How a Sneeze Travels Through an Airplane

Thanksgiving through New Year’s tends to be one of the busiest times of the year for air travel — and unfortunately, this little tidbit isn’t going to make you feel much better about the insanity. This video shows you exactly how a sneeze spreads through an airplane cabin, and it’s just as horrifying as you think it is. Seriously, you guys. I’m not even that big of a germaphobe, but it’s making me never want to set foot on an airplane again. Can someone please just invent Star Trek-style transporters already?

Researchers at the FAA Center of Excellence at Perdue University wanted to take a look at how pathogens travel in airplane cabins. Accordingly, they used software from a company called ANSYS to create a simulation of a sneezing passenger — and the resulting vieo? Well… it’s not exactly pretty. Said ANSYS aerospace and defense industry director Robert Harwood to Popular Science, “The particles are colored to show you where the stuff goes. Those droplets get picked up by the airflow and get transported all over the cabin. They actually spread quite far.” It’s worth noting that Ebola isn’t an airborne pathogen, but you know what is? The flu. If you haven’t gotten your flu shot yet, now might be a good time to do it.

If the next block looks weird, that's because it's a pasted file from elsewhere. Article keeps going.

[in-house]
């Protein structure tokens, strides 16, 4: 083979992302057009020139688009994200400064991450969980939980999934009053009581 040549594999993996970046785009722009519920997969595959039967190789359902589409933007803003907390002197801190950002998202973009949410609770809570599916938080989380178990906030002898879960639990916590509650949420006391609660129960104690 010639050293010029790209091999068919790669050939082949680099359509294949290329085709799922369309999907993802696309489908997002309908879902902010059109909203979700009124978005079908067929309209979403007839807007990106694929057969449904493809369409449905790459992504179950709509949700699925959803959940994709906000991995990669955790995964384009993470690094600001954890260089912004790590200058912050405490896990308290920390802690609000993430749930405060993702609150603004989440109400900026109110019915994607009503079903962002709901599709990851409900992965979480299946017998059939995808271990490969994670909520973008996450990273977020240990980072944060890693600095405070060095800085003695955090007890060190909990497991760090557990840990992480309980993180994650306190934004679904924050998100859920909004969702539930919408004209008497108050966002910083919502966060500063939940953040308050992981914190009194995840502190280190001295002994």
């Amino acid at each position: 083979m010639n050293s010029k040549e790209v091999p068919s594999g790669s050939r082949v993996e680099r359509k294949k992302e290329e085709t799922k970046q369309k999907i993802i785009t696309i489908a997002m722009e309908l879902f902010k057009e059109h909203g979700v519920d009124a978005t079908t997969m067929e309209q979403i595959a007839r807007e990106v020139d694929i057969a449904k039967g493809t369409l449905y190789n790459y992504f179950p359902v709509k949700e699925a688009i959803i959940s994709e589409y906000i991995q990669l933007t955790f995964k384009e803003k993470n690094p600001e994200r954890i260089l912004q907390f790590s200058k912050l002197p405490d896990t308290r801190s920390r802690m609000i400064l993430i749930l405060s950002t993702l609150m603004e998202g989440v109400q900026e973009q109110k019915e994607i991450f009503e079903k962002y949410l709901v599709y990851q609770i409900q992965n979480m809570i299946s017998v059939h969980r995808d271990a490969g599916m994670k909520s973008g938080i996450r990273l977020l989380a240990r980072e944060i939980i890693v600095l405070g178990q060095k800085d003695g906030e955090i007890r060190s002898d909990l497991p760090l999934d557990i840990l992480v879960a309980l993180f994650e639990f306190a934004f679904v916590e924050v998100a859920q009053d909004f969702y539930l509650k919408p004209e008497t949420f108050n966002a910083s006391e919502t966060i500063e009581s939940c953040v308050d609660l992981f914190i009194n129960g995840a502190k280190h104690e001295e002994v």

Scroll down to watch the whole video, but for the curious, here’s the general gist of it in seven pictures:

Step 1: Patient Zero

That’s your infected passenger right there. Say hello, everybody.

Step 2: Initial Sneeze

Like so many things, a sneeze starts so small…

Step 3: The Umbrella Effect

…But it quickly snowballs into something much bigger. First, the germs start to arch over the passengers on either side of Patient Zero…

Step 4: Side to Side

…Before reaching the passengers on the far edges of the aircraft.

Step 5: Circulation

From there, the particles actually move back towards the middle and up again…

Step 6: Spread and Dissipation

…Before spreading and finally dissipating.

Here’s a look at the passengers who are most at risk:

Sorry, guys. It all comes down to dumb luck, and you kind of lost the lottery.

It’s worth noting that the problem isn’t about “recirculated air”; as Robbie Gonzalez wrote at io9 a number of years ago, the whole “recirculated air” thing is a myth that’s been propagated so much over the years that it’s kind of running rampant now. But as we can see in the ANSYS simulation, the particles that emerge from a sneeze travel just fine on their own, so it’s still worth taking a few precautions. HuffPo has a bunch of tips geared towards keeping illness at bay while traveling; head on over there for the full list, but when in doubt:

  1. Don’t use the tray table;
  2. Stay away from the aisle seats;
  3. Hydrate often, and with hot water when possible;
  4. Try not to touch the toilet’s flusher, the lavatory door handle, or the overhead bins with bare skin;
  5. And wash your damn hands. None of that antibacterial gel stuff — actually wash them with soap and water.

Check out the full video below:

Images: mcfarlandmo/Flickr; ansysinc/YouTube (7)